A top Sukhumvit hostel pick
Fu House Hostel manages to be bright and homely, warm and cool, all at the same time. Set in a restored 50-year-old house down a fairly quiet side street, the small hostel puts you within easy walking distance of the public transport, nightlife, dining and other conveniences of Bangkok’s modern side. This might just be our top hostel pick on Sukhumvit.
After looking at countless hostels set in characterless concrete buildings, this two-floor white wooden house with ocean-blue trim was a refreshing break from the expected. Polished to an almost Zen-like minimalism before opening in 2014, it feels more like the home of a local who happens to have very good taste. There’s even a curious pet cat, Mimi, whom the owners rescued off the streets.
Fu House’s air-con dorms come with a lot more space than we’ve come to expect from most of Bangkok’s hostels. Both the mixed room upstairs and a women-only edition on the ground floor are outfitted with six cushy mattresses on thick wooden bunks built into hardwood walls, each with private outlet, reading lamp and large locker. A couple of windows allow sunlight to flow in.
In the mixed dorm that we checked out, two of the bunks were set in a separate nook that could provide a pair of travellers with a measure of privacy. We were enthused by the spaciousness: the young and helpful owners could have stacked up to 12 bunks into these rooms, but instead they left large portions open for guests’ enjoyment.
While both of the dorms rely on clean shared hot-water bathrooms on the ground floor, a couple of similarly spacious private rooms come with their own ensuite bathrooms. These bag you comfy queen-size beds, one with a four-poster frame, along with soft lanterns and windows overlooking the street. Given all of the sunlight that pours in, it’s easy to see how immaculately kept the interiors are.
The cleanliness extends to a first-floor hangout space that keeps it simple with a sofa, a few chairs, a shared computer, a bookshelf and bulletin board with info on exploring the city. WiFi is also on offer. A large table is set up outside, where a guest paused from his reading to welcome us. Fu House seems to draw stylish travellers looking to avoid the grungy backpacker scene. There’s only the one common space and making friends is easy, but this is not a party hostel.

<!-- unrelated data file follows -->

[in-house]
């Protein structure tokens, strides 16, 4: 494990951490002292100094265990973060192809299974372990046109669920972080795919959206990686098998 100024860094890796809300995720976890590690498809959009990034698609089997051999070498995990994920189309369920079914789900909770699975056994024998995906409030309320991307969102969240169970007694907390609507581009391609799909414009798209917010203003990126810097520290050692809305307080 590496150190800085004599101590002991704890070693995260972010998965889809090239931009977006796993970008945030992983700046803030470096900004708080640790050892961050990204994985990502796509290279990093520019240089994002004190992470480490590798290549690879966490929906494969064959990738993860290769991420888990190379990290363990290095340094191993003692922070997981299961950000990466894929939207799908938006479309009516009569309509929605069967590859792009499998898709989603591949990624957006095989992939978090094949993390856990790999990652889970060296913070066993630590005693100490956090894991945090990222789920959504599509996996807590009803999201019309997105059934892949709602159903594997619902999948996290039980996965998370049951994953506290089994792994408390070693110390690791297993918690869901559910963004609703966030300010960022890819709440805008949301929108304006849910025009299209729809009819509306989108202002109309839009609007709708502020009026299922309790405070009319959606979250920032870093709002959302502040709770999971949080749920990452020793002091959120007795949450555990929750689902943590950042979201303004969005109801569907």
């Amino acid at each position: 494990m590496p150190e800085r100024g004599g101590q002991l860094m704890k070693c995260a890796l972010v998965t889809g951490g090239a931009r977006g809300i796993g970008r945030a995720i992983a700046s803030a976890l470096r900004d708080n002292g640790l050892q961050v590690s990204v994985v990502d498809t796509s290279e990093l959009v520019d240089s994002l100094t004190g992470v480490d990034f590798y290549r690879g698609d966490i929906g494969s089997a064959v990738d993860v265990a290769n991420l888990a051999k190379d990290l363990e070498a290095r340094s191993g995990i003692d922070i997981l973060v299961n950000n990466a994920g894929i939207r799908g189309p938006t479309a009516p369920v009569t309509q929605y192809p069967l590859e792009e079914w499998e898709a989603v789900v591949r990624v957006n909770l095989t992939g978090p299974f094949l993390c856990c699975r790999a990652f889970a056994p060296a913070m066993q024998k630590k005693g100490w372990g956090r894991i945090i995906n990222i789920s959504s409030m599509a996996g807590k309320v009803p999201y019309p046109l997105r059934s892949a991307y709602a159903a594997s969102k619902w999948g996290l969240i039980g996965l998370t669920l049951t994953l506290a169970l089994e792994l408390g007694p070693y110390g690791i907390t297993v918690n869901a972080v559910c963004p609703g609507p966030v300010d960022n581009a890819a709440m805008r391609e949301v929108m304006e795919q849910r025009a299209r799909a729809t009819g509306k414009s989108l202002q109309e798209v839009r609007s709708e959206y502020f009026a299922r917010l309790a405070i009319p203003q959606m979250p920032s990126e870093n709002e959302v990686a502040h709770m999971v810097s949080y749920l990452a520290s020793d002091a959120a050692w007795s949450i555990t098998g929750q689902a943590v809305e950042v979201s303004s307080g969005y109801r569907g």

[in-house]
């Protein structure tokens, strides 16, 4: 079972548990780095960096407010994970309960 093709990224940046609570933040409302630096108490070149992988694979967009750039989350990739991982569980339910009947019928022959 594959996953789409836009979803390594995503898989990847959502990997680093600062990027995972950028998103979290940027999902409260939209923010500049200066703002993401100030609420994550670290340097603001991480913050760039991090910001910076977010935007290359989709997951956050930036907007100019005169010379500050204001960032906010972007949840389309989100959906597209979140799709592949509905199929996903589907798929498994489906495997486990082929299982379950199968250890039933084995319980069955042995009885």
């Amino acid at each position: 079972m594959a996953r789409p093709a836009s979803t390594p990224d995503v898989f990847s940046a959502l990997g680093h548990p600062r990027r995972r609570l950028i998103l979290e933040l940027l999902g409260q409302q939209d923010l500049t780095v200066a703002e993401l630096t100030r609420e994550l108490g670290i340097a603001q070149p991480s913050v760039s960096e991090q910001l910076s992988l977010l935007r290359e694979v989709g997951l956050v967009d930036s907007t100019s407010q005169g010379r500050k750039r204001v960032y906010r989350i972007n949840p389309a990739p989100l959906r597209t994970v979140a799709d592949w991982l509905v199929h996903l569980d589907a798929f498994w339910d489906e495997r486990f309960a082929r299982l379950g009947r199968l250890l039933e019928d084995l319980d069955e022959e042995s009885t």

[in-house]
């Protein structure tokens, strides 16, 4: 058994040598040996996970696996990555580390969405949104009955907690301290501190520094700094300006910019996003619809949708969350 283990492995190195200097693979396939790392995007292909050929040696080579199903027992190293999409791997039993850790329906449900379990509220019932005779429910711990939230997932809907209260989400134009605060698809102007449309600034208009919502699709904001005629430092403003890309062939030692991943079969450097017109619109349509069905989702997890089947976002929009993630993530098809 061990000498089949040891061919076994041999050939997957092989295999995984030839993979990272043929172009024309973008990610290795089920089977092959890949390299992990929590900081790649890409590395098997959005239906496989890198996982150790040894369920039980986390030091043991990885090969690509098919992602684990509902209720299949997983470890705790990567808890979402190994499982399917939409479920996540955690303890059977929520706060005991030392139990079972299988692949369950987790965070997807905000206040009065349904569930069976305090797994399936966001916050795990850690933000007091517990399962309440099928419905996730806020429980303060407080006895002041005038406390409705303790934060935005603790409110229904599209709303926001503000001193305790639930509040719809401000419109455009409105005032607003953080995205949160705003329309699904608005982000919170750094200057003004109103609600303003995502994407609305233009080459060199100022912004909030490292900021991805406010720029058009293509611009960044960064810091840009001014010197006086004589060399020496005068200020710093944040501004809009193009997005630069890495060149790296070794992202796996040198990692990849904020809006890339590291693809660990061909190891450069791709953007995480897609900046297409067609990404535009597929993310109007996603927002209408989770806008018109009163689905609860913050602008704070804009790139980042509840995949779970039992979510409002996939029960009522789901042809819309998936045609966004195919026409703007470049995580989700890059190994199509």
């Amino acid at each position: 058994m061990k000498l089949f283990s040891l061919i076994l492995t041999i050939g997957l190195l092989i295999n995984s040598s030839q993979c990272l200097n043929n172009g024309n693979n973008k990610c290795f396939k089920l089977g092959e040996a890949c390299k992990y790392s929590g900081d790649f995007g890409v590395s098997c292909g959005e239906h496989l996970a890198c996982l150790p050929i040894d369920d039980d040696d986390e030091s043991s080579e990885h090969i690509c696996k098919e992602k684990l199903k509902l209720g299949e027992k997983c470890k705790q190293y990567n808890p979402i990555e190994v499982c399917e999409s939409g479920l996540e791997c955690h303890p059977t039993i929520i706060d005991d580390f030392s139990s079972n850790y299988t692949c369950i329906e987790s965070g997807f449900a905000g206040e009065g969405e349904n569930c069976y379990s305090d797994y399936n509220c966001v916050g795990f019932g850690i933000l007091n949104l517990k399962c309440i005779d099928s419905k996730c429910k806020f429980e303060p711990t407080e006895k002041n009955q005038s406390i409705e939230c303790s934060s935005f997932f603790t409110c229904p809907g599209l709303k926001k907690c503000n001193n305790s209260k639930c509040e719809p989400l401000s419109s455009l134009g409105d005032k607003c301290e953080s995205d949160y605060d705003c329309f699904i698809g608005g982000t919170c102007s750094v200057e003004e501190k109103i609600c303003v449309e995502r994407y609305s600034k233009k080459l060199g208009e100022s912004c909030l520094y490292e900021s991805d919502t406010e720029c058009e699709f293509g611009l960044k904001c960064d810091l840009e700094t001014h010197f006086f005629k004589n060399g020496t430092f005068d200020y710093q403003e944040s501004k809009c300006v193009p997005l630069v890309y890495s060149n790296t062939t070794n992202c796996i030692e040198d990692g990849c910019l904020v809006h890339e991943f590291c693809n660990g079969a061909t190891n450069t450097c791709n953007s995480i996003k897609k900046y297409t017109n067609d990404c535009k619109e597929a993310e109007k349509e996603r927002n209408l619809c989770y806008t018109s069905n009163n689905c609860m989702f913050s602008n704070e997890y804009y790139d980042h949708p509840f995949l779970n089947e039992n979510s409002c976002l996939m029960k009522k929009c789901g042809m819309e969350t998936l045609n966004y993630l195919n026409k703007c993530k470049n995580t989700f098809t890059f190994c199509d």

In terms of value, Fu House is a solid option in a pricey part of town. The dorms are equal to, maybe even better than, what you’ll find in “luxury hostels” like Refill Now, and the rates are similar. Privates are also larger than the similarly priced rooms at nearby 3Howw Hostel, among others, though you will find cheaper private rooms at guesthouses like MHC. The excellent location off lower Sukhumvit and the service-minded staff help to make Fu House exceptional. Simple complimentary breakfast is a bonus.
Fu House is situated towards the end of Sukhumvit Soi 8, a side street that has a cluster of restaurants and bars near the main road but doesn’t come close to approaching the sleaziness found on nearby Soi 4. Bountiful (and mostly non-seedy) nightlife and food options are found on nearby Sukhumvit Soi 11, and Nana BTS Skytrain station is a 10-minute walk away. Soi 8 also puts you within walking distance of the bustling Asoke area, home to Terminal 21 and an interchange to the MRT subway line.
If Fu House is full, the newer Shane Hostel is an adequate alternative set in a narrow shophouse down a side alley off Soi 8, closer to Sukhumvit Road. Otherwise you could head over to the industrial-chic themed The Blocks Hostel on Soi 10. If you’re in a jam, you could do worse than the Sawasdee chain hotel located a stone’s throw from Fu House.
Address: 77 Sukhumvit Soi 8, Bangkok
T: (098) 654 5505 ; (098) 182 5552;
Coordinates (for GPS): 100º33'21.6" E, 13º44'6.71" N
See position in Apple or Google Maps: Apple Maps | Google Maps
Room rates: Under 600B
What we were quoted as a walk-in.
|Dorm air-con||420 baht||420 baht|
|Dbl air-con private bathroom||1,650 baht||1,650 baht|
David Luekens first came to Thailand in 2005 when Thai friends from his former home of Burlington, Vermont led him on a life-changing trip. Based in Thailand since 2011, he spends much of his time eating in Bangkok street markets and island hopping the Andaman Sea.
Provided by Travelfish partner Agoda.
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